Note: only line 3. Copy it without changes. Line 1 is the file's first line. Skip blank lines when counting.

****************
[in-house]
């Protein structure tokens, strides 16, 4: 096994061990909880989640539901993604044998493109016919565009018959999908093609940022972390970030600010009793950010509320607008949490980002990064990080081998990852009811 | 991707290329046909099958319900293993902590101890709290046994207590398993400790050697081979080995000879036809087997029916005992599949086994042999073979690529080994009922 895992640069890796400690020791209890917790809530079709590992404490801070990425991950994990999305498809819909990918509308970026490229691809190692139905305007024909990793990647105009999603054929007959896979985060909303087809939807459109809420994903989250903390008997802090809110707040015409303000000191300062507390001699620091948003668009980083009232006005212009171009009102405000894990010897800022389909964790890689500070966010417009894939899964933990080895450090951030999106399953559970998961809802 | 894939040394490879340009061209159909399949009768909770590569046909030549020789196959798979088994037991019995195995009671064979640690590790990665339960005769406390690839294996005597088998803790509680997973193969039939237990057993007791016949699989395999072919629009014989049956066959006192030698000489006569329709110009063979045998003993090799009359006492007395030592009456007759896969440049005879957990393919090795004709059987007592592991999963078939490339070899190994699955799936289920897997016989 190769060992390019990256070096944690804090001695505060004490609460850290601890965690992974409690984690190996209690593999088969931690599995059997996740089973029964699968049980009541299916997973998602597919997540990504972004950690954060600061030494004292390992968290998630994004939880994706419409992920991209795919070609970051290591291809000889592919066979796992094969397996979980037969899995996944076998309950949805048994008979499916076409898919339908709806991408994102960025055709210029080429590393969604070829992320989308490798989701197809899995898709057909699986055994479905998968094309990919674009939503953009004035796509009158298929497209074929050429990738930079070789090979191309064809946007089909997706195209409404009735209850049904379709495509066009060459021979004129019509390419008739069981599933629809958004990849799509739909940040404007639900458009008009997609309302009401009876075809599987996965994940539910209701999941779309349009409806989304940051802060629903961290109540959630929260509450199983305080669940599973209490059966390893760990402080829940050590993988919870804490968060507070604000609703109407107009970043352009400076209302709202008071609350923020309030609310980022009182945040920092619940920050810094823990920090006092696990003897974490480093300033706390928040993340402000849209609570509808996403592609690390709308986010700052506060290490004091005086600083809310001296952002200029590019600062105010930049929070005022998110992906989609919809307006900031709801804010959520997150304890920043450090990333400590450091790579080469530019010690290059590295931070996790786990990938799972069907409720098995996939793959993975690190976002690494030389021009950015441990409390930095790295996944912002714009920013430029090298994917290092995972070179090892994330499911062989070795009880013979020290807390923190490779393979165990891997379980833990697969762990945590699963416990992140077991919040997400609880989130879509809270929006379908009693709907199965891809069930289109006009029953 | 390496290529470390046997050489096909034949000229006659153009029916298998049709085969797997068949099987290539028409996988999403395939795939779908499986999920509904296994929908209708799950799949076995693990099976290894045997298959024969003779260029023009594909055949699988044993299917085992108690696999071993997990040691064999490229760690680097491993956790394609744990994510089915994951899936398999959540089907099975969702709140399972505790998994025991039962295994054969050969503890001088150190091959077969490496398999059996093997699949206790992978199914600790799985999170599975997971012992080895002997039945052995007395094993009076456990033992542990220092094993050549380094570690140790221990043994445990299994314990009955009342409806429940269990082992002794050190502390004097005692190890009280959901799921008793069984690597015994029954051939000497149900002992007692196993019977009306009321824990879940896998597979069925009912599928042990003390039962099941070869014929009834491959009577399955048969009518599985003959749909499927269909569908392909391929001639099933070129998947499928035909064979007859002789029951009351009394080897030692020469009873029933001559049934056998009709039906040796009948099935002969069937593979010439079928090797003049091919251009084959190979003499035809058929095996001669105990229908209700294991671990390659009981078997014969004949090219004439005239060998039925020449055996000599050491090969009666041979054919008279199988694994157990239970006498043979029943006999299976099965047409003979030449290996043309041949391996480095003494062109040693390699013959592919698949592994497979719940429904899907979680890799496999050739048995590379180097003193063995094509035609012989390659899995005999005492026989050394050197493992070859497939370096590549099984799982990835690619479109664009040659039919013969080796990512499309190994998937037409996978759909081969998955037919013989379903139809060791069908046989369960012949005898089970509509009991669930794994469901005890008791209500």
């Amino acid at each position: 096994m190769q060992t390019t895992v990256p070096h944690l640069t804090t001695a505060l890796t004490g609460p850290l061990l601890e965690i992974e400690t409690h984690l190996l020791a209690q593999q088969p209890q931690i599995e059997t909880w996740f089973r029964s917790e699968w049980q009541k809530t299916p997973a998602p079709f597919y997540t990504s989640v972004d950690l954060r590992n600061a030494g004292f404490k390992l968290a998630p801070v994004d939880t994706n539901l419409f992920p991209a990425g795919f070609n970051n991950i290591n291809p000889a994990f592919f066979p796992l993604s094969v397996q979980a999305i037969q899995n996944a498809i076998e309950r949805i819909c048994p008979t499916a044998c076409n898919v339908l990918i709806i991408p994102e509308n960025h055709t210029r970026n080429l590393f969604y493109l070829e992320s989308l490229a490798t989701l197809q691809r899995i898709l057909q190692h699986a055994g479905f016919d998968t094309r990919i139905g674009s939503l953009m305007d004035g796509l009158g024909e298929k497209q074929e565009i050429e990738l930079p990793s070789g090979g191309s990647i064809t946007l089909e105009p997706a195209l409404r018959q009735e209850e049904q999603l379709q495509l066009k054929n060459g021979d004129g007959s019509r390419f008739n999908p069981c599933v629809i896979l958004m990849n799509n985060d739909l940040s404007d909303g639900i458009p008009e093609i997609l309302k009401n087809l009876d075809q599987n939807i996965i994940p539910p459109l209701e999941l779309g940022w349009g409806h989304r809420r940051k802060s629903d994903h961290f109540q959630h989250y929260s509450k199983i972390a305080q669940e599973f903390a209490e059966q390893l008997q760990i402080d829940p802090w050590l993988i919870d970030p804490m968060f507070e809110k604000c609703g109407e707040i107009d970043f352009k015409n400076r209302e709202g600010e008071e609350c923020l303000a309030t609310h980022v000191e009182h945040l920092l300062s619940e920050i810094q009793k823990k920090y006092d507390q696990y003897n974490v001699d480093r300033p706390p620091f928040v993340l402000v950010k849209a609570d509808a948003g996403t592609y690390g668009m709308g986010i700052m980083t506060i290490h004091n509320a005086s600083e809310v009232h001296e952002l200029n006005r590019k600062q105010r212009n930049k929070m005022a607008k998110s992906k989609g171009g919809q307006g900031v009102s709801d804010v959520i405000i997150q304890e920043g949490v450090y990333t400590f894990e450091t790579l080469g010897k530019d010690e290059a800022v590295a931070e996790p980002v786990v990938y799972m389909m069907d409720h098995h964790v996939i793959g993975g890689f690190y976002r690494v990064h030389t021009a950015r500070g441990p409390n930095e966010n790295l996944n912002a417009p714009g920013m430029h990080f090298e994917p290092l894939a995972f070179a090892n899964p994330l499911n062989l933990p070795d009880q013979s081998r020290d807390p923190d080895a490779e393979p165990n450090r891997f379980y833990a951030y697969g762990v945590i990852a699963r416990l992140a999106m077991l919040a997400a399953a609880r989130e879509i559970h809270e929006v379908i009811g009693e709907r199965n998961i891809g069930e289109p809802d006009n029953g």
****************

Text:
């Amino acid at each position: 096994m190769q060992t390019t895992v990256p070096h944690l640069t804090t001695a505060l890796t004490g609460p850290l061990l601890e965690i992974e400690t409690h984690l190996l020791a209690q593999q088969p209890q931690i599995e059997t909880w996740f089973r029964s917790e699968w049980q009541k809530t299916p997973a998602p079709f597919y997540t990504s989640v972004d950690l954060r590992n600061a030494g004292f404490k390992l968290a998630p801070v994004d939880t994706n539901l419409f992920p991209a990425g795919f070609n970051n991950i290591n291809p000889a994990f592919f066979p796992l993604s094969v397996q979980a999305i037969q899995n996944a498809i076998e309950r949805i819909c048994p008979t499916a044998c076409n898919v339908l990918i709806i991408p994102e509308n960025h055709t210029r970026n080429l590393f969604y493109l070829e992320s989308l490229a490798t989701l197809q691809r899995i898709l057909q190692h699986a055994g479905f016919d998968t094309r990919i139905g674009s939503l953009m305007d004035g796509l009158g024909e298929k497209q074929e565009i050429e990738l930079p990793s070789g090979g191309s990647i064809t946007l089909e105009p997706a195209l409404r018959q009735e209850e049904q999603l379709q495509l066009k054929n060459g021979d004129g007959s019509r390419f008739n999908p069981c599933v629809i896979l958004m990849n799509n985060d739909l940040s404007d909303g639900i458009p008009e093609i997609l309302k009401n087809l009876d075809q599987n939807i996965i994940p539910p459109l209701e999941l779309g940022w349009g409806h989304r809420r940051k802060s629903d994903h961290f109540q959630h989250y929260s509450k199983i972390a305080q669940e599973f903390a209490e059966q390893l008997q760990i402080d829940p802090w050590l993988i919870d970030p804490m968060f507070e809110k604000c609703g109407e707040i107009d970043f352009k015409n400076r209302e709202g600010e008071e609350c923020l303000a309030t609310h980022v000191e009182h945040l920092l300062s619940e920050i810094q009793k823990k920090y006092d507390q696990y003897n974490v001699d480093r300033p706390p620091f928040v993340l402000v950010k849209a609570d509808a948003g996403t592609y690390g668009m709308g986010i700052m980083t506060i290490h004091n509320a005086s600083e809310v009232h001296e952002l200029n006005r590019k600062q105010r212009n930049k929070m005022a607008k998110s992906k989609g171009g919809q307006g900031v009102s709801d804010v959520i405000i997150q304890e920043g949490v450090y990333t400590f894990e450091t790579l080469g010897k530019d010690e290059a800022v590295a931070e996790p980002v786990v990938y799972m389909m069907d409720h098995h964790v996939i793959g993975g890689f690190y976002r690494v990064h030389t021009a950015r500070g441990p409390n930095e966010n790295l996944n912002a417009p714009g920013m430029h990080f090298e994917p290092l894939a995972f070179a090892n899964p994330l499911n062989l933990p070795d009880q013979s081998r020290d807390p923190d080895a490779e393979p165990n450090r891997f379980y833990a951030y697969g762990v945590i990852a699963r416990l992140a999106m077991l919040a997400a399953a609880r989130e879509i559970h809270e929006v379908i009811g009693e709907r199965n998961i891809g069930e289109p809802d006009n029953g």